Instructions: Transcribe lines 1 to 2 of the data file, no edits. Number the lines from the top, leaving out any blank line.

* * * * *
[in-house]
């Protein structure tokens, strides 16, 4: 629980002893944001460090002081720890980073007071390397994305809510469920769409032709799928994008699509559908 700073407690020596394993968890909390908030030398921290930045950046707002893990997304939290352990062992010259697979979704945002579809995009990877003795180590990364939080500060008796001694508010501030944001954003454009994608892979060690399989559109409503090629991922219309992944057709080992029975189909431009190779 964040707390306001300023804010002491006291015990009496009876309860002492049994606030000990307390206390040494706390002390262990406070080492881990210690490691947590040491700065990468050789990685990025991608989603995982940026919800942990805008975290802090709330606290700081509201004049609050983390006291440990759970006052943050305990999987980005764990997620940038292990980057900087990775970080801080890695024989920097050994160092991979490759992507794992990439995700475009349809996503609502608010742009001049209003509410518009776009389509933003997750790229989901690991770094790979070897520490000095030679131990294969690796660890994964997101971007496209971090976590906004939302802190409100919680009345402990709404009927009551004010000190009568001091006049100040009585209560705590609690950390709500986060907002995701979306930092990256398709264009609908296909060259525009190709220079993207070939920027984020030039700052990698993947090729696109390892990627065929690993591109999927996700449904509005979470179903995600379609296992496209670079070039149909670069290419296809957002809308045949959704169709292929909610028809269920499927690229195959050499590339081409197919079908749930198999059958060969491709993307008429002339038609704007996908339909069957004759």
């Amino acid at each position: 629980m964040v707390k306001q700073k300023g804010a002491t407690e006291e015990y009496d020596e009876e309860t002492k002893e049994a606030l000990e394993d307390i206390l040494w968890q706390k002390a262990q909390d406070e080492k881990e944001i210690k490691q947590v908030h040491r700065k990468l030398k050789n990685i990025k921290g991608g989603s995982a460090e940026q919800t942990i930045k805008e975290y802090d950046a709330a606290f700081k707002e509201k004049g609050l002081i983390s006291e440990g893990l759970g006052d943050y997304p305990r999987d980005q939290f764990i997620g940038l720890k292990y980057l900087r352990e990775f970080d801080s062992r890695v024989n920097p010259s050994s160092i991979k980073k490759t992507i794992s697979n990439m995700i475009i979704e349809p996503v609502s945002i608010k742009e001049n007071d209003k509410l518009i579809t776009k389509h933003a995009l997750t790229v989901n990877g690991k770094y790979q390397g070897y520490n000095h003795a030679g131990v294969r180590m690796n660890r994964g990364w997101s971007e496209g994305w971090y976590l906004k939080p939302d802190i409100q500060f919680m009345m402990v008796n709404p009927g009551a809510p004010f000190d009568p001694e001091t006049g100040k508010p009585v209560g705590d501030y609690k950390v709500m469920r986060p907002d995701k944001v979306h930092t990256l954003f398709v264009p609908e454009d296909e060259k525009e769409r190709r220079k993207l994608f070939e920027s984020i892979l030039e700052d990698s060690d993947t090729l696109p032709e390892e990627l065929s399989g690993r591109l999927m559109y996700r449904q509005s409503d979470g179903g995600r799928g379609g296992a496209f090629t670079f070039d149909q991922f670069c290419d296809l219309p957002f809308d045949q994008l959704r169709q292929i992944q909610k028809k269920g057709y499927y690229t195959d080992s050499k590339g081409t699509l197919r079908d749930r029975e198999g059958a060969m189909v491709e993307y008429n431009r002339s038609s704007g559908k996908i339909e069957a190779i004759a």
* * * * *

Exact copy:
[in-house]
């Protein structure tokens, strides 16, 4: 629980002893944001460090002081720890980073007071390397994305809510469920769409032709799928994008699509559908 700073407690020596394993968890909390908030030398921290930045950046707002893990997304939290352990062992010259697979979704945002579809995009990877003795180590990364939080500060008796001694508010501030944001954003454009994608892979060690399989559109409503090629991922219309992944057709080992029975189909431009190779 964040707390306001300023804010002491006291015990009496009876309860002492049994606030000990307390206390040494706390002390262990406070080492881990210690490691947590040491700065990468050789990685990025991608989603995982940026919800942990805008975290802090709330606290700081509201004049609050983390006291440990759970006052943050305990999987980005764990997620940038292990980057900087990775970080801080890695024989920097050994160092991979490759992507794992990439995700475009349809996503609502608010742009001049209003509410518009776009389509933003997750790229989901690991770094790979070897520490000095030679131990294969690796660890994964997101971007496209971090976590906004939302802190409100919680009345402990709404009927009551004010000190009568001091006049100040009585209560705590609690950390709500986060907002995701979306930092990256398709264009609908296909060259525009190709220079993207070939920027984020030039700052990698993947090729696109390892990627065929690993591109999927996700449904509005979470179903995600379609296992496209670079070039149909670069290419296809957002809308045949959704169709292929909610028809269920499927690229195959050499590339081409197919079908749930198999059958060969491709993307008429002339038609704007996908339909069957004759």